“Competing for tech talent never gets easier, nor is it a perfect mathematical equation. Instead it’s about understanding your market, knowing what your current and prospective employees are looking for, and doing your best to create the environment that attracts the right workers to your company.” – Stacey Carroll, principal consultant at PayScale
Carroll is right. However, recruiters have to have the right tools in order to understand the tech talent pool. Every job has tools of the trade. Construction workers have hammers, doctors have stethoscopes, and veterinarians have tranquilizer guns. But what about recruiters? The tool of the trade for recruiters is a very specific set of skills and an ability to adapt quickly to the changes in the job market. In any profession, however, tool belts age. Knives need honing, pencils need sharpening, and sometimes people need new glasses as their eyes age. And as the industry changes, there will be tools recruiters need to augment their skills. The changes in technology have already begun to reconstruct how recruiters use their skills…
Tech talent is hard to come by these days. The growing demand is met with a decline in the savvy. Of the 122,300 tech jobs in the United States, there were only 59,731 qualified computer science graduates last year. Those are tough odds… less than 50% of the available jobs are met with appropriately educated applicant pool. The loss of tech talent has gone up 10% in the last year. Small business owners feel the pressure, too, it’s not just large companies. Shradha Agarwal, co-founder and chief strategy officer of ContextMedia out of Chicago, says:
“As a technology company in the healthcare space, our biggest growth challenge is hiring skilled talent, and more specifically, tech talent. We advertise open positions and receive many resumes but many do not have the technical expertise and experience…”
Some organizations easily recruit the tech talent today’s modern age so desperately needs. Companies like Amazon, Facebook, Google, and Microsoft claim the top 5 businesses the new college alums want to work for. Sure it could be the big ad budgets and constant campus exposure, but there are other benefits these brand behemoths offer that smaller companies can emulate. What about telecommuting or flexible work scheduling? Casual dress, control over scheduling and work from home options are virtually cost-free opportunities many businesses can offer. Candidates want flexibility, and 82 of the Fortune 100 companies offer such flexibility with telecommuting. So, it stands to reason then that job descriptions with these features get 3-6 times more applicants.
It’s not easy to do, challenging the seemingly unchallengeable. Companies like Google, Bitly, Facebook, Yahoo, ESPN, Yelp, FourSquare, and Meetup give the tech savvy the opportunity to do just that. These organizations host hack-a-thons in which they give tech talent the chance to try and get into the backend of their websites. Even though these are big name brands, any company has the opportunity to do this. Attending meetups, trolling local code schools, and technical school programs can yield great results outside the big enterprise and – shocker – outside Silicon Valley. Not to mention, the cost for hosting your own hackathon may be as inexpensive as a large room, lots of snacks, beer, and an expert the crowd could learn from.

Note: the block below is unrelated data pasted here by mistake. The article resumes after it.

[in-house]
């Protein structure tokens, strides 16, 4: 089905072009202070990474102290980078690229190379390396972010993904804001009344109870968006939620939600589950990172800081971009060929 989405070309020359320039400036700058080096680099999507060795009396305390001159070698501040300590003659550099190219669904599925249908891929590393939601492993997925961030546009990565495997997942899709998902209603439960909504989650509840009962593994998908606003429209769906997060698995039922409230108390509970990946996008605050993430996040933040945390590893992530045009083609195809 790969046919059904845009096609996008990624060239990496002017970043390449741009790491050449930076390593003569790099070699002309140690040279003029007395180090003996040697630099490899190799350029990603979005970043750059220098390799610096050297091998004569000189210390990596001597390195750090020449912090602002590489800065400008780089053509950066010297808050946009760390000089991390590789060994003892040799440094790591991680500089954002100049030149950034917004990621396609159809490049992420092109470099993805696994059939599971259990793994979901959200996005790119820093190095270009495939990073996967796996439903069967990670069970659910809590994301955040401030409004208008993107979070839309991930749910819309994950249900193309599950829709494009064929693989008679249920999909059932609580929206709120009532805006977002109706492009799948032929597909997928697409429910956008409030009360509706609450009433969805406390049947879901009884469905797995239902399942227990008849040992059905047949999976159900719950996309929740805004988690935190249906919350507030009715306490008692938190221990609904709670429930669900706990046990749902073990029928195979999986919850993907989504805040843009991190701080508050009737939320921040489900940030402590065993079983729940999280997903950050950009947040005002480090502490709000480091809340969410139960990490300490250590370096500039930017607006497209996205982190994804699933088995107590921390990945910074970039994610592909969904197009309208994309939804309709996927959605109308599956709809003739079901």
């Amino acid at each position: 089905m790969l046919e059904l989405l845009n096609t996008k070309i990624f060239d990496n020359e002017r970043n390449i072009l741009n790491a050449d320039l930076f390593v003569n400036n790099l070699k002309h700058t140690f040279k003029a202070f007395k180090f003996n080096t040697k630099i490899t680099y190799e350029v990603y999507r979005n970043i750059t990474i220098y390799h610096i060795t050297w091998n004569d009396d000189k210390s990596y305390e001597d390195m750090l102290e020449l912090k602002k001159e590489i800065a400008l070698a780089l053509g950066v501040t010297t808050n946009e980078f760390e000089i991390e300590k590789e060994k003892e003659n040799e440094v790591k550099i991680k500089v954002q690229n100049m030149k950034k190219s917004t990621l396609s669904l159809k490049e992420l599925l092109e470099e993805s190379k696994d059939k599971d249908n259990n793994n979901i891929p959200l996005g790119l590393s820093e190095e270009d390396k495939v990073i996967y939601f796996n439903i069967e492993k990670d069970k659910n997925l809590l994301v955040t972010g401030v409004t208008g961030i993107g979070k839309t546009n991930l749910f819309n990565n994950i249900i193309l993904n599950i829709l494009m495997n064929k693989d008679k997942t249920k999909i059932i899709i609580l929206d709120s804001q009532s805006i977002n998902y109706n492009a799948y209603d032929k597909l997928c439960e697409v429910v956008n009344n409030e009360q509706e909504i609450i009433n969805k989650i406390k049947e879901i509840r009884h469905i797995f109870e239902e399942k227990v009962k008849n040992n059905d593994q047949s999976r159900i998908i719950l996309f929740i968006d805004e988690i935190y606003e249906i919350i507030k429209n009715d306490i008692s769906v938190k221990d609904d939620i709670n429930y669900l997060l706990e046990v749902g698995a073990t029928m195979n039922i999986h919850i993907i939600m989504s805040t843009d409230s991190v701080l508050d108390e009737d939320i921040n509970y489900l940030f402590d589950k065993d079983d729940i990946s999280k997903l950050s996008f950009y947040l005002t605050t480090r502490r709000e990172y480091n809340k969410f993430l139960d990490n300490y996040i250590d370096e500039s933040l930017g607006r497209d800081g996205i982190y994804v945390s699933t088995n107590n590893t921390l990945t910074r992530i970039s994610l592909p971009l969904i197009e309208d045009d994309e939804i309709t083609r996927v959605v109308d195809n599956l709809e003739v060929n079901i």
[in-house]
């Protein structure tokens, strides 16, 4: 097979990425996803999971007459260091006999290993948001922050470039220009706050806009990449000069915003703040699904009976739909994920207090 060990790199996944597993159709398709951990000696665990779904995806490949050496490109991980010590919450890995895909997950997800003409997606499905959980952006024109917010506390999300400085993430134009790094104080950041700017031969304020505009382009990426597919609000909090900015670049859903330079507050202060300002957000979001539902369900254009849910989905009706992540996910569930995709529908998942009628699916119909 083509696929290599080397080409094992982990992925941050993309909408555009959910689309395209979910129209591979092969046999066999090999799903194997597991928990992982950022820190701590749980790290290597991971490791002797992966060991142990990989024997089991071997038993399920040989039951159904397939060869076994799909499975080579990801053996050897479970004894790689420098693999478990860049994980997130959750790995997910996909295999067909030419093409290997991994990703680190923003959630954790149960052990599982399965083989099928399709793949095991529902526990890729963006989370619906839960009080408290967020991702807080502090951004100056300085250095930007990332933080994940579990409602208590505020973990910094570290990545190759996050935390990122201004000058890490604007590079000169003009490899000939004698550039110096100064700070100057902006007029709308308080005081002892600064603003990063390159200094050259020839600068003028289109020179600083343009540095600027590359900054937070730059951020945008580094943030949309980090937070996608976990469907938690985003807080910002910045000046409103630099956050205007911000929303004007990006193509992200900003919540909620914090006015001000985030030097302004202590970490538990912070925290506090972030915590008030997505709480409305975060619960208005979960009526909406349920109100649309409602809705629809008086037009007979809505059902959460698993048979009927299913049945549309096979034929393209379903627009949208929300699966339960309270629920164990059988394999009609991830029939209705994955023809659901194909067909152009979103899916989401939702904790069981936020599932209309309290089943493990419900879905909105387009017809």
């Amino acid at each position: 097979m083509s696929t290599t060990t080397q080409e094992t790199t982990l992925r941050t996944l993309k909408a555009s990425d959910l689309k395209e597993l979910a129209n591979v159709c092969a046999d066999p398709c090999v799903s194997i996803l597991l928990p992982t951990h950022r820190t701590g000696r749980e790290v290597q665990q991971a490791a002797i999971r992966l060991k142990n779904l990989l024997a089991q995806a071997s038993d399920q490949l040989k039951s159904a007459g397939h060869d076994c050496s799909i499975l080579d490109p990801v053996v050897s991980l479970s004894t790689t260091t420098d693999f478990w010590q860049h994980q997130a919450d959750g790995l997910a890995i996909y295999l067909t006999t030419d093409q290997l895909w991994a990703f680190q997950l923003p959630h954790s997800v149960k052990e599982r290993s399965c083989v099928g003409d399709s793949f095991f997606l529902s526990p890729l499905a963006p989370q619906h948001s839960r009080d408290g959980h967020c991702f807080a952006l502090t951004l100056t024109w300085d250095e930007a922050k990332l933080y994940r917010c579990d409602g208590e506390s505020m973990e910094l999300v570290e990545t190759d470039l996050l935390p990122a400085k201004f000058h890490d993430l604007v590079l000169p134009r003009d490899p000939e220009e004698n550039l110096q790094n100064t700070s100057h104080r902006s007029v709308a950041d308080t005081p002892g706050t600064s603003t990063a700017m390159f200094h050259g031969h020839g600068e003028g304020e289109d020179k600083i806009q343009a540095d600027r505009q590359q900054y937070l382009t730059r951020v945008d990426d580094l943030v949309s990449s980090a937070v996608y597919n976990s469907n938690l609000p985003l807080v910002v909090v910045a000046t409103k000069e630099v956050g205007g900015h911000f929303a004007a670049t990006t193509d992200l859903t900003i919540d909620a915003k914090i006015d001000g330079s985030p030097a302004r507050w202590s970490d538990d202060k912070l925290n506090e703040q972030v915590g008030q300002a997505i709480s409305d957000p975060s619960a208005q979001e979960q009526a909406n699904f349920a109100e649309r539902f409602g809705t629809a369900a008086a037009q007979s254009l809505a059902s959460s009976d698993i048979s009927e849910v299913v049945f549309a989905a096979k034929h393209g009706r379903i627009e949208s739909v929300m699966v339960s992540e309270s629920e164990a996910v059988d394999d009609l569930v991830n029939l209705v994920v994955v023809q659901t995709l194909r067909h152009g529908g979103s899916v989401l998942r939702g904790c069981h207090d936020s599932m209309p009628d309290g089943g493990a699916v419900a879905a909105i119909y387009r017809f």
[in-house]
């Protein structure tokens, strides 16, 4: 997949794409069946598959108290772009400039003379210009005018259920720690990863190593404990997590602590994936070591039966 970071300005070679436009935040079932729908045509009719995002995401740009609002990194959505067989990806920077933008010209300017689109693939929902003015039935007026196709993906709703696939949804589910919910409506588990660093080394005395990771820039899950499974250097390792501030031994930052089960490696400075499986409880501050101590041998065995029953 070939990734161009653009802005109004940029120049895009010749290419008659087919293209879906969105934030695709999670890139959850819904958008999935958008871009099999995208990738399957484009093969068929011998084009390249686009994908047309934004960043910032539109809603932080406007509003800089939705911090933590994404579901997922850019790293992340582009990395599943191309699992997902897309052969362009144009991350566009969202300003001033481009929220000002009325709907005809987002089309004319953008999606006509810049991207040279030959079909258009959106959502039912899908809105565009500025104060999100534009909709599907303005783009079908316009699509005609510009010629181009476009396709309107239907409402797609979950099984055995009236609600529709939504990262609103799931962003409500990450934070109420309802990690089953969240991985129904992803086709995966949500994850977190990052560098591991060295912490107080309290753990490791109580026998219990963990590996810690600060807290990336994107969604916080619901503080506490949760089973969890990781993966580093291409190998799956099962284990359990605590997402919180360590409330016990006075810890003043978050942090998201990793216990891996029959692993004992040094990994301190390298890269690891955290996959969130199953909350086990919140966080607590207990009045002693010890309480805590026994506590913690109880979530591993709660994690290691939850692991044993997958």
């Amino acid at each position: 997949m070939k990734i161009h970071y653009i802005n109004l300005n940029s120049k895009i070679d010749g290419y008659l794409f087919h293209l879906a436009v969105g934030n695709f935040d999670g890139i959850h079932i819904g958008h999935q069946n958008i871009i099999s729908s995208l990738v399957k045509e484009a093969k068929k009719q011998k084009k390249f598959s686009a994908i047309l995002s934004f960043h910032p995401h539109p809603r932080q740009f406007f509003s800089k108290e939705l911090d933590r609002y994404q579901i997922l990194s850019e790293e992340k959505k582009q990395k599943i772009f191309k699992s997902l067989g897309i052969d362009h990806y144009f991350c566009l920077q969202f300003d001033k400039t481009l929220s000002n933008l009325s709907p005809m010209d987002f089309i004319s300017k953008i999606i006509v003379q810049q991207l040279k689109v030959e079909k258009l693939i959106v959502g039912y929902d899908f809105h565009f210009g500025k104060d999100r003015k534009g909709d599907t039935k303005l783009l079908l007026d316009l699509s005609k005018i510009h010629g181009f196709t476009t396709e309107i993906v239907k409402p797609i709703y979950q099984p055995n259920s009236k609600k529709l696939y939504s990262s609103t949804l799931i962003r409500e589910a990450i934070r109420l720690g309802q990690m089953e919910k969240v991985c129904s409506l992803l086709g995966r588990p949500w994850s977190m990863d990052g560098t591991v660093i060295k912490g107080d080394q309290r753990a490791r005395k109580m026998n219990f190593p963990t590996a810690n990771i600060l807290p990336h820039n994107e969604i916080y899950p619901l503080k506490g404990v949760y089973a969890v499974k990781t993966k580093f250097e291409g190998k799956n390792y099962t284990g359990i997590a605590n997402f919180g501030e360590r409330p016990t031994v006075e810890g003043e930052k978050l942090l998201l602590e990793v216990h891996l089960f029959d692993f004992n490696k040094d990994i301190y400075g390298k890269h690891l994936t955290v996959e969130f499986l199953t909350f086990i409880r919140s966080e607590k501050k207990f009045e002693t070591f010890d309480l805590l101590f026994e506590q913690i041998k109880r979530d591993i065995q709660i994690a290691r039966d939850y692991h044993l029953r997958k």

Prospects like this keeps the tech talent interested. The intrigue inspires learning, and employees stay in one job as long as they have the opportunity to learn something. In fact, one of the top 3 offers that will keep tech talent in a position they are unhappy with is the chance to work with new technologies – as well as the opportunity for advancement and flexible hours and telecommuting.
Employee referral programs are common in the HR space. However, it’s how some companies reward the name-dropping that’s surprising. Hubspot takes the lead for rewarding employees. Those who take the plunge in telling their tech friend down the street to apply at Hubspot get a $30,000 reward for doing so – if they get hired of course. Followed not-so-closely by Scopely at $5,000 and Google at $2,000. In fact, employee referral programs beat social media in tech recruiting.
The Applicant Tracking System the company has been using to keep track of candidates – including the tech talent – hasn’t quite been doing its job. It has left candidates lost in the hiring process, and with the extremely high demand for tech talent, you can’t afford to work with dull tools anymore. Offer flexible hours, use employee referral programs, use industry-specific keywords to improve SEO, and use specific accomplishments instead of the traditional length of experience in the job description. Most importantly, be aware that 1 in 3 candidates are inspired to apply for a job based on employer branding. It’s not just for attracting candidates, it decreases cost per hire and company turnover rate.